Coding advocate David Alston believes Atlantic Canada has a much higher chance of success because of the small population and supportive tech industry in the region. 

“Right now we have the edge.  Relatively speaking we have a large startup scene that other jurisdictions would love to have.  We can continue to feed this momentum by allowing students to embrace a modern skill, one that not only allows them to program the world around them, to improve it, but one that teaches them to embrace problem solving and turns on their entrepreneurial DNA. “

Code Kids airs on CBC Maritimes this Saturday Night, July 26 at 8pm. Web release in Canada and the rest of the world will be released in the near future. Please stay in touch via twitter #CodeKids and via the website  www.codekids.ca . And please watch and share the film trailer below! 

Contact:

Greg Hemmings

greg@hemmingshouse.com

506.639.6577

 

 

Cutting out good Content Marketing material is OK!

AHHH! TOO MUCH INFORMATION! 

Do you ever get frustrated trying to compress a lot of information into small, digestible bits of content for audience consumption, engagement and retention? You always want to give your audience relevant info that will relate to their needs and pain-points, but you don’t want to overwhelm them with a boat load of facts and figures that will drown them before they even get to enjoy the heart of the message. 

We include video in our content marketing toolbox with the hopes that it will not only compliment our blogs, whitepapers and presentations, but that it will also become the magnet that will attract and retain audiences. The video medium, if executed with enough care, can take relatively mundane information and bring it to life by educating people through entertainment.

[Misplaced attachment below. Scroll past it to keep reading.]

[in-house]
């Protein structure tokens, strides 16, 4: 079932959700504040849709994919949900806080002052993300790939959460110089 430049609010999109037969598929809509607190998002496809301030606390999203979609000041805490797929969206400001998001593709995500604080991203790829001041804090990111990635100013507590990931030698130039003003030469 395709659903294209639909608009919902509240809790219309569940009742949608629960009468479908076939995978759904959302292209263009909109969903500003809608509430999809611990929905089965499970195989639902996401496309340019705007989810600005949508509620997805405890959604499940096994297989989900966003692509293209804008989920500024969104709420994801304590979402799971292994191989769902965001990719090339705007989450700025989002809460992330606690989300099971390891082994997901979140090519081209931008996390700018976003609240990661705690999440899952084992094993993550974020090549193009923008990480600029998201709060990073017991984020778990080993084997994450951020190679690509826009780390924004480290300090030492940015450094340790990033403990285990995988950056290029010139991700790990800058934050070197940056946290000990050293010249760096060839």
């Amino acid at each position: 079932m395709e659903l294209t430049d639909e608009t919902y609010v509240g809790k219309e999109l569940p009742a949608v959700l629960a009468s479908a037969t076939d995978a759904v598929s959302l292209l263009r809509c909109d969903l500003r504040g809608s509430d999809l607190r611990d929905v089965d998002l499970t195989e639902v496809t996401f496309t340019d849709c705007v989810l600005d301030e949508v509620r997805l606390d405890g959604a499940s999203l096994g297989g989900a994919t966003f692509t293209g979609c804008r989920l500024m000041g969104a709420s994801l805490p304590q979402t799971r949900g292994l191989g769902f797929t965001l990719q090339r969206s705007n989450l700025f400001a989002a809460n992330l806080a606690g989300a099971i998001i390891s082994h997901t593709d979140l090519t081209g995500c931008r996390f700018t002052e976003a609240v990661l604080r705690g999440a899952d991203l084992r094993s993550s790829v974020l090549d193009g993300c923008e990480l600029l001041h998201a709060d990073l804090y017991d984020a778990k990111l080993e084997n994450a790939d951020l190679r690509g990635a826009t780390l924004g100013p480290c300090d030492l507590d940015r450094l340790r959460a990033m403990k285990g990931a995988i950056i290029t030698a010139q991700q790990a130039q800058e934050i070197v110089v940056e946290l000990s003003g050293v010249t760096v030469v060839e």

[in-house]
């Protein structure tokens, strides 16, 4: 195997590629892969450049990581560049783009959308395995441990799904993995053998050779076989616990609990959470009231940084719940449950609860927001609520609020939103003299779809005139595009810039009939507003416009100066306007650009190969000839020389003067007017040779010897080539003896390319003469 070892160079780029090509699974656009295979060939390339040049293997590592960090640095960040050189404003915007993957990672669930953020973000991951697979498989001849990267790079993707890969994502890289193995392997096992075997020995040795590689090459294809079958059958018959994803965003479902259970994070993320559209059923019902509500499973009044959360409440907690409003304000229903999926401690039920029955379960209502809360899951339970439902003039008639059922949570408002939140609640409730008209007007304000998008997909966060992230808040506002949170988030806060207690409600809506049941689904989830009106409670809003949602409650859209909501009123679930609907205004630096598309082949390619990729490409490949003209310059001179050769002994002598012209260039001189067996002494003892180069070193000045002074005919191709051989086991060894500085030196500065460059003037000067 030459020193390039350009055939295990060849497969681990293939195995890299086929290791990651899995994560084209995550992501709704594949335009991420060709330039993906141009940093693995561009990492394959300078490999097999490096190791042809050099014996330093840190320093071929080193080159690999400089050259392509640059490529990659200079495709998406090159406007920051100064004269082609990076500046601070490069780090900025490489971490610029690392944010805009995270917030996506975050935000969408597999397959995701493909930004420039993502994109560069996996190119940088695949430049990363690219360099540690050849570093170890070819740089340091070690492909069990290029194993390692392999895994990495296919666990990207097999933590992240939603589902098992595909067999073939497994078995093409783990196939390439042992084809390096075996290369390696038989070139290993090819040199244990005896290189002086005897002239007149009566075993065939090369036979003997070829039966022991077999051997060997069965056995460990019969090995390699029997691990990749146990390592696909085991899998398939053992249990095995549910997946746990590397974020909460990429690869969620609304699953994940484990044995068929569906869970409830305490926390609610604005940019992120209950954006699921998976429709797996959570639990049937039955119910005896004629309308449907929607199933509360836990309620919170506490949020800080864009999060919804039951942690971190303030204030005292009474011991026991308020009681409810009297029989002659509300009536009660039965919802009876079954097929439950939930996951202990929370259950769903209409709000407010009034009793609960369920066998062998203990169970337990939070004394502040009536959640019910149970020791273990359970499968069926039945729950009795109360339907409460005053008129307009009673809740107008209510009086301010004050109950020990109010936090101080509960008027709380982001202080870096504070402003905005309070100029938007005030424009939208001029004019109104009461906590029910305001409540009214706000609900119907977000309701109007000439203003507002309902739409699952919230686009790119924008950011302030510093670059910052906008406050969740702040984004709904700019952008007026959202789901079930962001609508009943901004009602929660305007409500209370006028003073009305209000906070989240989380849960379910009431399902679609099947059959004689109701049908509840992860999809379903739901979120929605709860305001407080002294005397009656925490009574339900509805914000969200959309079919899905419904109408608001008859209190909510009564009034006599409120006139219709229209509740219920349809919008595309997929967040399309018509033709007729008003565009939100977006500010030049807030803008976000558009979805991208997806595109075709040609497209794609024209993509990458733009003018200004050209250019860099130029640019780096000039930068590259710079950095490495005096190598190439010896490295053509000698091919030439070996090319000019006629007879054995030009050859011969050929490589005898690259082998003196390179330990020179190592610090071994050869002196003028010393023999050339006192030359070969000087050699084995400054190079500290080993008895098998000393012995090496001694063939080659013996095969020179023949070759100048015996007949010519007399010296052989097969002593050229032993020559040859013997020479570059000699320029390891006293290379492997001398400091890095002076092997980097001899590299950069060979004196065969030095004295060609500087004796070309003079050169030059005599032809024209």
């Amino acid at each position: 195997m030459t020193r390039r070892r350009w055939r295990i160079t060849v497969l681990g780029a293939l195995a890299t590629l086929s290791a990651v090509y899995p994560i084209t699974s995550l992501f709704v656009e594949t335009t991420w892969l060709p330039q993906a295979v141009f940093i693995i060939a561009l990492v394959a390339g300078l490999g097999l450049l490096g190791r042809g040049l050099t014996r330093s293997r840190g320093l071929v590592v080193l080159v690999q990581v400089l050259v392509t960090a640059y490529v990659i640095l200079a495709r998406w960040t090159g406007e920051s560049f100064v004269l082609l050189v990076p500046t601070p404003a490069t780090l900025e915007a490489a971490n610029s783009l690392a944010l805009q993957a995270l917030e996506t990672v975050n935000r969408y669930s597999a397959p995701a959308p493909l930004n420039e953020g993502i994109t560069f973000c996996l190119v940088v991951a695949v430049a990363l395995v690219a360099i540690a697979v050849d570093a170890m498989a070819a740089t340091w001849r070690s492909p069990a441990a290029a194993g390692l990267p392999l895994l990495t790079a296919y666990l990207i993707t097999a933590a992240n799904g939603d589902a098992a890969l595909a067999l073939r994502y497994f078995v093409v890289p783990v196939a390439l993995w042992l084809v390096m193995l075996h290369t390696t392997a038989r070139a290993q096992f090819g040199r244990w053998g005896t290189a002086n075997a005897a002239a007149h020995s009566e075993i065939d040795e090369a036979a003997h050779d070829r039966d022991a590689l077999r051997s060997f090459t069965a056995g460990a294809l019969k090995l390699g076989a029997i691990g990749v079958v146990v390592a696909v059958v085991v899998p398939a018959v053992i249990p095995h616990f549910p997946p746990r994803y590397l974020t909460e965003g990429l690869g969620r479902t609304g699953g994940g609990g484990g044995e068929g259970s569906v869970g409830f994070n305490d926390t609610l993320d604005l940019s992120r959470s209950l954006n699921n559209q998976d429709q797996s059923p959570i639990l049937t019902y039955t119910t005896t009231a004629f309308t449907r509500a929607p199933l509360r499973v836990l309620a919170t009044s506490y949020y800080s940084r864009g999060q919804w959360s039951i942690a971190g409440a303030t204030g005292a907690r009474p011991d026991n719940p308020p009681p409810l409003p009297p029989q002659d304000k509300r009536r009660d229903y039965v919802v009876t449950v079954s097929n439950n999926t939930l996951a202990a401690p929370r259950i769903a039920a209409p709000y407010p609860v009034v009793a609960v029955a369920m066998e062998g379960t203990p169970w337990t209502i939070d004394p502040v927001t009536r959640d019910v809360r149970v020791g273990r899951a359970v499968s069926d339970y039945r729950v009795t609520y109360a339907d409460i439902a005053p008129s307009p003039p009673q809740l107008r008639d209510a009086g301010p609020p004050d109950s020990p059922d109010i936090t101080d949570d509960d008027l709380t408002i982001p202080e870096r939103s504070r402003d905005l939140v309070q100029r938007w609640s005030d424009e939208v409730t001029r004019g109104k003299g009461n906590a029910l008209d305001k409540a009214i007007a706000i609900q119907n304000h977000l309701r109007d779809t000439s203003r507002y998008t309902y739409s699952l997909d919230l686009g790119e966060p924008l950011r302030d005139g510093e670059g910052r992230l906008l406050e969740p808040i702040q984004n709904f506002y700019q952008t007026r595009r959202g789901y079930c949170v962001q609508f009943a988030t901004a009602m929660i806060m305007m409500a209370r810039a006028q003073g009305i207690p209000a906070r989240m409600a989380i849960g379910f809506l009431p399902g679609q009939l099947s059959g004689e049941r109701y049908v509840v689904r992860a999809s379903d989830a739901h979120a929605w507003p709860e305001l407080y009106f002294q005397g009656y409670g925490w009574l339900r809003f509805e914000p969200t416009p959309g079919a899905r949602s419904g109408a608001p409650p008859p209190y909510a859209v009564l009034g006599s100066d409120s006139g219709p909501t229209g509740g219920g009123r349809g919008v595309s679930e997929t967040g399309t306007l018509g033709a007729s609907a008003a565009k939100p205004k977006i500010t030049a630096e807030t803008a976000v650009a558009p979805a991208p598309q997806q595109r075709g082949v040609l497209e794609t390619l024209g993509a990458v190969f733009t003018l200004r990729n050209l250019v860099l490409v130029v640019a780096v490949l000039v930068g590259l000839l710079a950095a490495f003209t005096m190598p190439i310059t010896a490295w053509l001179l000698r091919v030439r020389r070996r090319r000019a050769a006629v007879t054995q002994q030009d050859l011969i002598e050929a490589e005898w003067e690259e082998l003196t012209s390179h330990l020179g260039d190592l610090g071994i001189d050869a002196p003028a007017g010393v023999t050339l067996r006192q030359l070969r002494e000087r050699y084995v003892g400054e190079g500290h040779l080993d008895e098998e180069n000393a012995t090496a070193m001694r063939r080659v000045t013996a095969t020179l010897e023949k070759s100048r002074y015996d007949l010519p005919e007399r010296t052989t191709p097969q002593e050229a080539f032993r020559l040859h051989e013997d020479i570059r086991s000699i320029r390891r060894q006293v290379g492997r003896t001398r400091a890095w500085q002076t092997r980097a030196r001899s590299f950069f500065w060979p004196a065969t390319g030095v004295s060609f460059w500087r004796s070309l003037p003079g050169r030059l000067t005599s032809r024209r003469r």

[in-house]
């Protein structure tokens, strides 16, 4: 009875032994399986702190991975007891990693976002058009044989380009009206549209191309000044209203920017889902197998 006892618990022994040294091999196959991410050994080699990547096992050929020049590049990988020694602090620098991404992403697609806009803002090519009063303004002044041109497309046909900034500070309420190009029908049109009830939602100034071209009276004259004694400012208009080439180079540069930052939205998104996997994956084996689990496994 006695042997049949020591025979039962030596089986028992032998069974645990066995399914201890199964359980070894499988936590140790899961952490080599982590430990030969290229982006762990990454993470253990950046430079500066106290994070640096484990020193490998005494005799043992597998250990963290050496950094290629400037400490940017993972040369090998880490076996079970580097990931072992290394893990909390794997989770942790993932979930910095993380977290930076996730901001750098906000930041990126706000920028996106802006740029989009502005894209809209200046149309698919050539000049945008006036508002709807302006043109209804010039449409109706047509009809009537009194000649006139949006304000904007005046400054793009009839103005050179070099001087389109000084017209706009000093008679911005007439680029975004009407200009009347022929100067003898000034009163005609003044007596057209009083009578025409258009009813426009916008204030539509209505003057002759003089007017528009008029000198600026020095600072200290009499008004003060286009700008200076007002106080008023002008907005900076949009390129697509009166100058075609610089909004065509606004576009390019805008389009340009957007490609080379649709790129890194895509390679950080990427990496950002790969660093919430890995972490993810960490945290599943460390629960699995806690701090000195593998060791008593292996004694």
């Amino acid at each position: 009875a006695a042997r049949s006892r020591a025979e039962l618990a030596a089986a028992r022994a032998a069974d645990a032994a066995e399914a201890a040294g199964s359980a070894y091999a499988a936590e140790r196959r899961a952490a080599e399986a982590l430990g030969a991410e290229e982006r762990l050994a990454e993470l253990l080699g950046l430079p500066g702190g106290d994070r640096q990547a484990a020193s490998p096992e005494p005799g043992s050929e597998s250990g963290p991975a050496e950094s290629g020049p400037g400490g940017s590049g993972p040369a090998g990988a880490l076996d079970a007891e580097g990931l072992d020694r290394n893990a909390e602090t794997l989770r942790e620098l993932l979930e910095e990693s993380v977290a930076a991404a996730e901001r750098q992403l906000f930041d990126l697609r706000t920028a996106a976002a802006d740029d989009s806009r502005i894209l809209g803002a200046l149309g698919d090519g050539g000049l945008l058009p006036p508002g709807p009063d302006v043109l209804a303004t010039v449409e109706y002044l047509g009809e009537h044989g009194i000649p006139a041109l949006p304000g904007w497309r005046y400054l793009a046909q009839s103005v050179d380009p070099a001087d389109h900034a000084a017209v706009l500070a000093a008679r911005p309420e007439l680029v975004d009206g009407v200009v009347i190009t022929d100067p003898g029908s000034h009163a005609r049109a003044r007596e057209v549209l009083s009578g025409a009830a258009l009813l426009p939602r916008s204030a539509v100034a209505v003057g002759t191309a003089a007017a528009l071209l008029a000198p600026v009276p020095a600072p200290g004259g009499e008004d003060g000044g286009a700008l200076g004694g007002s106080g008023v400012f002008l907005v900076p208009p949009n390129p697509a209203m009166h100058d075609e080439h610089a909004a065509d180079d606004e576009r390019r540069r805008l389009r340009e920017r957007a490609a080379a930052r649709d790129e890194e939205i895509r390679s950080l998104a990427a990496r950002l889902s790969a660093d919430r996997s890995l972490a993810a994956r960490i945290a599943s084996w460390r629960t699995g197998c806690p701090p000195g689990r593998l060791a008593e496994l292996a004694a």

The Bill Gale Animation

Hemmings House was hired a while back to produce a fun animation that would sum up the life of a community leader named Bill Gale. The video would be used at a Roast in his honour, and then released on the web. His biography and resume are a truly impressive collection of honors and accomplishments. When our client asked us to produce the animation, they gave us a six-page document that summarized years and years of Bill’s action-packed life in the finance world. There was far more information in the written document that could be compressed into a 90 second video.  And despite the accomplishments, it is a bit of a challenge to communicate an engaging message based solely on a list of resume highlights. 

Our team discussed the challenge and we came up with an entertaining Monty Python-esque cartoon that would sum up Bills life in a metered 90-second period of time (start the clock!). We used humor, colorful animation, and a very rapid narration to tell this story. 

Don’t be Scared!